The pilgrimage to Abbey Road
A few days ago, I finally made the long-awaited pilgrimage to Abbey Road.
The famous crosswalk in front of Abbey Road Studios is still right where it was in the late 60s, when the Beatles walked across it for the photo that became one of the most iconic album covers in history.
I took the long way from the tube, just so I could walk up to the crossing from the direction in which the photo was taken. Here’s what it looks like today:
What’s kind of funny to watch is the tourists all trying to walk across while friends or family members try to take their picture. It’s funny because Abbey Road is a busy street near Maida Vale, and London motorists are not very patient. There isn’t a stop sign (these don’t really exist in London) or traffic light, so people are really taking a risk that a frustrated driver won’t run them over.
Right next to the crossing is Abbey Road Studios, which is still to this day a full, working studio. A very exclusive one, I might add (I tried to get in, to no avail).
There’s also the old graffiti-filled wall in front of the studios, where fans from all around the world have written messages, inscribed Beatles lyrics and tagged with whatever came to mind.
I had brought along a Sharpie, intending on doing the same, but when I got there, I realized I hadn’t thought about what to write. I scanned my mind for meaningful Beatles lyrics less generic than “All you need is love.”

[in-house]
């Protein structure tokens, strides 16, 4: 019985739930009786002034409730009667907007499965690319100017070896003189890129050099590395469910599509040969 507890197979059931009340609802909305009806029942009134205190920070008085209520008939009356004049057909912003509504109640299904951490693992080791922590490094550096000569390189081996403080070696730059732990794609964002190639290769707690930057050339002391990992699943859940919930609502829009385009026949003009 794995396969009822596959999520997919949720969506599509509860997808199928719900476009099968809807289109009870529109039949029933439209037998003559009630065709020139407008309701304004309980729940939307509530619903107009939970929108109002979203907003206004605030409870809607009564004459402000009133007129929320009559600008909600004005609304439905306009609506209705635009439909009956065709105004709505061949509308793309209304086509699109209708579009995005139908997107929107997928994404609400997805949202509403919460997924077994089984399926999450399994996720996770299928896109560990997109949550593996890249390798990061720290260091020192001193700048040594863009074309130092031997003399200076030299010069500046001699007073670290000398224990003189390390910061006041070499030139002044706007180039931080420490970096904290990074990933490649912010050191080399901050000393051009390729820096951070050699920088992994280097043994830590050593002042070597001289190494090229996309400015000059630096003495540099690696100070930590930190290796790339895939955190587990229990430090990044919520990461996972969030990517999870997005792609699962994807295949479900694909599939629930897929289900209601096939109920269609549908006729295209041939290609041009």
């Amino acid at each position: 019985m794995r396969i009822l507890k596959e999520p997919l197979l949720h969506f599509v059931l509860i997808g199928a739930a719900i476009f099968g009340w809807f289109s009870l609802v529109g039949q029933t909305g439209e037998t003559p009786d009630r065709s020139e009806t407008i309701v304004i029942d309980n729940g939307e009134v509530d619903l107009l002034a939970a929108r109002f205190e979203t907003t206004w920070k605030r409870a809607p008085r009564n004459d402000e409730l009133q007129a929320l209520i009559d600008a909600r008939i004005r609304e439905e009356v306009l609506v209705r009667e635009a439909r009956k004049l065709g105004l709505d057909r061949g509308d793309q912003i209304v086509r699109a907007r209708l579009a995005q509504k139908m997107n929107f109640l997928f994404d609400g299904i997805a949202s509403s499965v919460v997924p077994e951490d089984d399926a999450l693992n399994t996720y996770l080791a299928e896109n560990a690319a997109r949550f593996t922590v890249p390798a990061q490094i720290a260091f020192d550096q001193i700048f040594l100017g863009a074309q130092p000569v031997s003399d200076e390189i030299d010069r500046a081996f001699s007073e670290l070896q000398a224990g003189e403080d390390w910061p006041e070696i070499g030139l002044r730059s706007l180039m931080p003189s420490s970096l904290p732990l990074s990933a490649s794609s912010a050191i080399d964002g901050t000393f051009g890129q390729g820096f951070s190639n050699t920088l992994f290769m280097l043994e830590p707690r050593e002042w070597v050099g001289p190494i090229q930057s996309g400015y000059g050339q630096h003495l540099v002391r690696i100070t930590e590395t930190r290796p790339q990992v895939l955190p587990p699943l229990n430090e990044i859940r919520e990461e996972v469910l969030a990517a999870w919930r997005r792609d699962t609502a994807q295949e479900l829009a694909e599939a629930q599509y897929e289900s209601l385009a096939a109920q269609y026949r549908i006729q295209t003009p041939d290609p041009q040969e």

Finally, I landed on something that hit me with overwhelming clarity and finality. Mine is along the very bottom of the wall:
As I carefully wrote the lyric from the Abbey Road song “The End,” a little girl squatted down next to me, watching curiously and intently. When I finished writing, I asked her if she wanted to use my marker to write on the wall. She nodded shyly, taking the Sharpie from me. Without any hesitation, right next to the line I had just written, she scrawled:
“Paul is cute.”
There will never be another band as captivating to a larger audience than the Beatles.
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